YouTube rolled out new rules across the globe starting Monday, disabling, comments, notification, live chat and other features on “made for kids” videos.
The new rules are in compliance with Children’s Online Privacy Protection Act (COPPA) of US, which the(FTC) had found YouTube in violation of. Last year, YouTube had to go for a $170 million settlement with FTC over the issue.
However, the change in rules will have catastrophic effect on content creators, who have been creating kids content, industry experts believe.
“The new policy will have a significant impact on revenues of content creators,” said Kumar Deb Sinha, country head of The StoryLab, the specialist content agency from Dentsu Aegis Network.
As per Sinha, theses creators were so far following a simple model of putting out content at reasonable production cost optimised by scale of production on YouTubeand earning on the back of millions of views and watch time it generated. “Now they will get only contextual ads and not personalised ads, which majority of advertisers look for. I am sure advertisers will have apprehension to air their ads without data supported targeting,” he said.
As per the company’s blog, YouTube will now treat personal information from anyone watching children’s content on the platform as coming from a child, regardless of the age of the user. “This means that on videos made for kids, we limit data collection and use, and as a result, we need to restrict or disable some product features. For example, we no longer serve personalized ads on this content or support features such as comments, live chat, notification bell, stories, save to playlist, and others,” it said.
YouTube also mentioned that many creators around the world have created quality kids content for their audiences, and these changes will have “significant impact”.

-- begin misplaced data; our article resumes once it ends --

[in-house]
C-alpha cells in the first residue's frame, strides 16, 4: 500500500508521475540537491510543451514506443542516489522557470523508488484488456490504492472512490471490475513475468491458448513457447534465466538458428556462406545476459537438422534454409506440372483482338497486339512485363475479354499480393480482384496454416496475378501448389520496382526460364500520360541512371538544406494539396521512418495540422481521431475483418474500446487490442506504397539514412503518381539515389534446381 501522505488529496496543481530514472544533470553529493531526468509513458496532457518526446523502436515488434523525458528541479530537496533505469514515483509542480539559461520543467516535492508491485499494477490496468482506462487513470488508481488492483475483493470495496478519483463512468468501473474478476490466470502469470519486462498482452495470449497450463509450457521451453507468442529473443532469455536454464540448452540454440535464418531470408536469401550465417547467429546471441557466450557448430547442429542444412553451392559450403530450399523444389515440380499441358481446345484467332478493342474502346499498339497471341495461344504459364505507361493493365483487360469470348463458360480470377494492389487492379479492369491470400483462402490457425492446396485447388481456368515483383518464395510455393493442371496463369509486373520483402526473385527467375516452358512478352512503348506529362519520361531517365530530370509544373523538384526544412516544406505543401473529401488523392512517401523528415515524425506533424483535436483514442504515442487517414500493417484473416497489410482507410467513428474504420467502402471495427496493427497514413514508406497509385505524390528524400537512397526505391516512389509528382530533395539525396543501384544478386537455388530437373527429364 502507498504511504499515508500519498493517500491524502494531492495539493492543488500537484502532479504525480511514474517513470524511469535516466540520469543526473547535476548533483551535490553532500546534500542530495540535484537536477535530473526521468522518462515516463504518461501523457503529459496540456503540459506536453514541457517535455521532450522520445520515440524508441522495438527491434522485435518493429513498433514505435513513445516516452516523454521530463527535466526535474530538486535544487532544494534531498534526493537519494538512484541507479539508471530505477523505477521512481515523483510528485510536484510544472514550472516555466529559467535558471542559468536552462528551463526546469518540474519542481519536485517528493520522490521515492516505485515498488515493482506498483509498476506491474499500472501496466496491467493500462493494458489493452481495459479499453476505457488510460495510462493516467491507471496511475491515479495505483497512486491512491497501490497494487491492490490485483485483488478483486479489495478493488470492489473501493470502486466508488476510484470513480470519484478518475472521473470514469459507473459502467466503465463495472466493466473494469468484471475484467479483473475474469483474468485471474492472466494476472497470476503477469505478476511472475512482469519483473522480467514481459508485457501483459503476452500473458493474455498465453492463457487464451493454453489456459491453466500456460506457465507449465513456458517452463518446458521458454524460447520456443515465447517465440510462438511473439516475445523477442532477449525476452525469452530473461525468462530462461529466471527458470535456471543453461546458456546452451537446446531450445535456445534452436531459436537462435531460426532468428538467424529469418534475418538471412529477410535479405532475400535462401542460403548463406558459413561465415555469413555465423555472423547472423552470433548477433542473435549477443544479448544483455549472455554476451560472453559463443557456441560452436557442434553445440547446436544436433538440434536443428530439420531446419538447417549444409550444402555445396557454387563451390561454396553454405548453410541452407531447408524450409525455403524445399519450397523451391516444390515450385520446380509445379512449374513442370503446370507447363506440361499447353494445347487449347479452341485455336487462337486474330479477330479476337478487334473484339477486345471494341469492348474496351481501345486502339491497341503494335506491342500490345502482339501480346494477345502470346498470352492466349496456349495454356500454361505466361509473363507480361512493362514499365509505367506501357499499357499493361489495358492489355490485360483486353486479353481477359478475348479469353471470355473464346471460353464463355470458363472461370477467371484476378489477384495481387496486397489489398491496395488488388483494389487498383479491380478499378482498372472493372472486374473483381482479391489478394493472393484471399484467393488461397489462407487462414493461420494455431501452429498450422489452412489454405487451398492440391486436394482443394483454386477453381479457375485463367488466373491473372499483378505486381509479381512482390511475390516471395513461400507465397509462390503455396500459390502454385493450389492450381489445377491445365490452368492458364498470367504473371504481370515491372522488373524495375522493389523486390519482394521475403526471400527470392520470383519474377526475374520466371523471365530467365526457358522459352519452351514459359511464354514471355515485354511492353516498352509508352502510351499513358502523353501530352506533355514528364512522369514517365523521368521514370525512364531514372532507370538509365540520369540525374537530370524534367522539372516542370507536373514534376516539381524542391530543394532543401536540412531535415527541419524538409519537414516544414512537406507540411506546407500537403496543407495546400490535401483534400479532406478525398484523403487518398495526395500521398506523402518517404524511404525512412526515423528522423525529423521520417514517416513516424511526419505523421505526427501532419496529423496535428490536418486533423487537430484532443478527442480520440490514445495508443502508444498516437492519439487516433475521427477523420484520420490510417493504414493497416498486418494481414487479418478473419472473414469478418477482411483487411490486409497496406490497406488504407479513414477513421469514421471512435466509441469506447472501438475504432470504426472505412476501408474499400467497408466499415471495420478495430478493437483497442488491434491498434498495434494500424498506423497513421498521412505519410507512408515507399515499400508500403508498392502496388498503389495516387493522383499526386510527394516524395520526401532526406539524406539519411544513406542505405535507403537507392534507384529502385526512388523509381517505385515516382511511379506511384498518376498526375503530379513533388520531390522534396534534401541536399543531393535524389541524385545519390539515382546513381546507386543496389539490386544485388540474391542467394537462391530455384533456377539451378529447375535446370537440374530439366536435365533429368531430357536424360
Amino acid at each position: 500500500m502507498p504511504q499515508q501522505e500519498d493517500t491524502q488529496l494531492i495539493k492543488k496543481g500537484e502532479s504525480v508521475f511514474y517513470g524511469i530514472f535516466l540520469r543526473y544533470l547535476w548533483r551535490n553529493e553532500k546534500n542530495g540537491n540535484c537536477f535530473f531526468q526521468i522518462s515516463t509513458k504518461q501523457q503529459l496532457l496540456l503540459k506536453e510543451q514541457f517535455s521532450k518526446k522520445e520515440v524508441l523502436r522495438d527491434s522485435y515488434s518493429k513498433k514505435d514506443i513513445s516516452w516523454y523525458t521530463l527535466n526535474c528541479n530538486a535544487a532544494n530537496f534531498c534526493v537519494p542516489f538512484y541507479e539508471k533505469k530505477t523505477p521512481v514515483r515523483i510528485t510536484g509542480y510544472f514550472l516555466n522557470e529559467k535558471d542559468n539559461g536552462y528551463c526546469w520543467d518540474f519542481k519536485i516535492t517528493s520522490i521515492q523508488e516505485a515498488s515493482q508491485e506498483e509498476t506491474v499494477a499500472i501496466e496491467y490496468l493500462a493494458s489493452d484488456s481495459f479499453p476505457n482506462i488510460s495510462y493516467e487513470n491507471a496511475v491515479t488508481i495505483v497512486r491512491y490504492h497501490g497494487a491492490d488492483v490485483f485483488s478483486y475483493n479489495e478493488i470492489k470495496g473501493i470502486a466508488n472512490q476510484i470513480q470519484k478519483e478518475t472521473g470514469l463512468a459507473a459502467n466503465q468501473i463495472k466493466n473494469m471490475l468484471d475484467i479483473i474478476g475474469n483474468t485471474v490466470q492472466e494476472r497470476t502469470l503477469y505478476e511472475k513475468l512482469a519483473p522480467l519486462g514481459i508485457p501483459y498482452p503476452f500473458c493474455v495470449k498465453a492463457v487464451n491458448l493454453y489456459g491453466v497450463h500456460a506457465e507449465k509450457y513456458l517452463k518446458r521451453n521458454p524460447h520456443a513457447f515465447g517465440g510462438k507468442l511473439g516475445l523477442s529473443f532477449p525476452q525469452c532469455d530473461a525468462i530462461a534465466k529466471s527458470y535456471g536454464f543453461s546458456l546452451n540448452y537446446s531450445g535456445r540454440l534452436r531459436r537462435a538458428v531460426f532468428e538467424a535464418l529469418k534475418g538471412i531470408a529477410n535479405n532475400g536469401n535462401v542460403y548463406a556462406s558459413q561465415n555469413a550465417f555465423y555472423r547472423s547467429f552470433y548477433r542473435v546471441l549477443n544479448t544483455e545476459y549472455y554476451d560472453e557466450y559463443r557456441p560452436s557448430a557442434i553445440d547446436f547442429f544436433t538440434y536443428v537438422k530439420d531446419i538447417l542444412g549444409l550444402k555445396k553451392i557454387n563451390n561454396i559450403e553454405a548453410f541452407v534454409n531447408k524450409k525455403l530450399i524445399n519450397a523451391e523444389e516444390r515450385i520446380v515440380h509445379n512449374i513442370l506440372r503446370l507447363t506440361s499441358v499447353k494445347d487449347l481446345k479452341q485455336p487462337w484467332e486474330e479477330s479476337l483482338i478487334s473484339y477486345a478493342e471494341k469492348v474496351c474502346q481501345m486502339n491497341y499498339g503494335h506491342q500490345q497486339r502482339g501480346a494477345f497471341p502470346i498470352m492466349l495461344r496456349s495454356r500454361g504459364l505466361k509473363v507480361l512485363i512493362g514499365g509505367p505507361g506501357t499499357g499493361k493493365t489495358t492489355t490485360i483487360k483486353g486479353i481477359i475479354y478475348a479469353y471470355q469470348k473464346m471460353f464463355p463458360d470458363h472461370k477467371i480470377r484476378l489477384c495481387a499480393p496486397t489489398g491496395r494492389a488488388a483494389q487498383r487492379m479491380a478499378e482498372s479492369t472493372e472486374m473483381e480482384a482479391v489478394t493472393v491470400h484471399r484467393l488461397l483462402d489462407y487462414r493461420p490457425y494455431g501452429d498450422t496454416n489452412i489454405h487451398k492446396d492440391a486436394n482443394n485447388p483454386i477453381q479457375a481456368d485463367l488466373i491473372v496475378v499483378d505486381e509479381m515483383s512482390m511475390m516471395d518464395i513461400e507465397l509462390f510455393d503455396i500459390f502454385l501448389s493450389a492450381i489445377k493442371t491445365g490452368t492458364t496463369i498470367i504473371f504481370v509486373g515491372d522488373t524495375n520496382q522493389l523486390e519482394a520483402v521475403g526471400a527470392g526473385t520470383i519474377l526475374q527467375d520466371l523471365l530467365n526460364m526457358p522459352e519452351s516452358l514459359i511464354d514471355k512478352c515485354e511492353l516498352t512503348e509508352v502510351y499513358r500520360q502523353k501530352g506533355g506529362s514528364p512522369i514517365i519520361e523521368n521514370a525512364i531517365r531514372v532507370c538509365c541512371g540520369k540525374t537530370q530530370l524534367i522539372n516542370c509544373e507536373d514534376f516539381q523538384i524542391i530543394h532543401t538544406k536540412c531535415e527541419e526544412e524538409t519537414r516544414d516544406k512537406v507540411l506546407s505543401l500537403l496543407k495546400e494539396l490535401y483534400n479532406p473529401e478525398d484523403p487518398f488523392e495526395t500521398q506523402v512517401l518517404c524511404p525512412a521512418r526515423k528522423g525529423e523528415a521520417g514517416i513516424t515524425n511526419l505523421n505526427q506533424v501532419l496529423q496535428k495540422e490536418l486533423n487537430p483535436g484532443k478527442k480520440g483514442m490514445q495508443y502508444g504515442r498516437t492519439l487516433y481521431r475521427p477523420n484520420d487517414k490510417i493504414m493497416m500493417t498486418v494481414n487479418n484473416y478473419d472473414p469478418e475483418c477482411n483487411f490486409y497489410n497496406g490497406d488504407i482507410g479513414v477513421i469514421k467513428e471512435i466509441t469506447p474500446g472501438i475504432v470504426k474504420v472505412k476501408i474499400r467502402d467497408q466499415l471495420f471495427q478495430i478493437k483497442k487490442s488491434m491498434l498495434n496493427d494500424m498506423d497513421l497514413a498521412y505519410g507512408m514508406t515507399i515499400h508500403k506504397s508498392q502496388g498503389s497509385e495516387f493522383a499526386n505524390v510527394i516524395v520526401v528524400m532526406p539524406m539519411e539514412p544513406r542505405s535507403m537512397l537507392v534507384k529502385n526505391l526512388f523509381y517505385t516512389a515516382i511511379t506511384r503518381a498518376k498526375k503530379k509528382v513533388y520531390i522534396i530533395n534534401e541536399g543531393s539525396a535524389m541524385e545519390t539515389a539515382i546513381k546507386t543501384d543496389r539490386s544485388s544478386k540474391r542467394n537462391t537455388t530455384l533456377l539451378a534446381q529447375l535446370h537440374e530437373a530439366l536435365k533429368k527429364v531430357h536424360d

Uday Singh, founder of Mumbai-based USP Studios, one of the top three kids video content producers in the world, agreed that the new rules will have a “big impact” on kids content creators worldwide. “It will be bad in the short term as interest based advertising is switched off. However, YouTube is working hard on finding a solution to this issue and supporting the creator ecosystem in addition to pushing their kids app,” Singh told ET.
USP Studios runs over 550 kids channels on YouTube and is home to more than 50 animated characters. While its flagship channels, Kids TV, has over 14.6 million subscribers and 5.95 billion views, overall, the company has crossed 50 million subscribers and 40 billion views for its library containing over 30,000 videos.
Another popular kids’ network from India is Chennai-based ChuChu TV, which has crossed over 28 billion views and 30 million subscribers on its flagship channel. However, ChuChu TV has also diversified in licensing and merchandising business in partnership with Dream Theatre, a move which Sinha feels other will have to follow.
“A lot of content publishers will have to gear up for this new reality. I believe it will push the creators to look beyond just advertising and diversify into other areas like merchandise and also look at other touch points and even global markets,” Sinha said.
While the quantum of impact is yet to be ascertained, creators believe that as there will not be any push notifications on new videos or comments, these will see lesser engagement and subsequently will not be picked up by the AI-based recommendation engines.
“It will further result in drop in viewership and ad revenues. I am guessing 70-80% drop in ad revenues in short term,” said a popular content creator.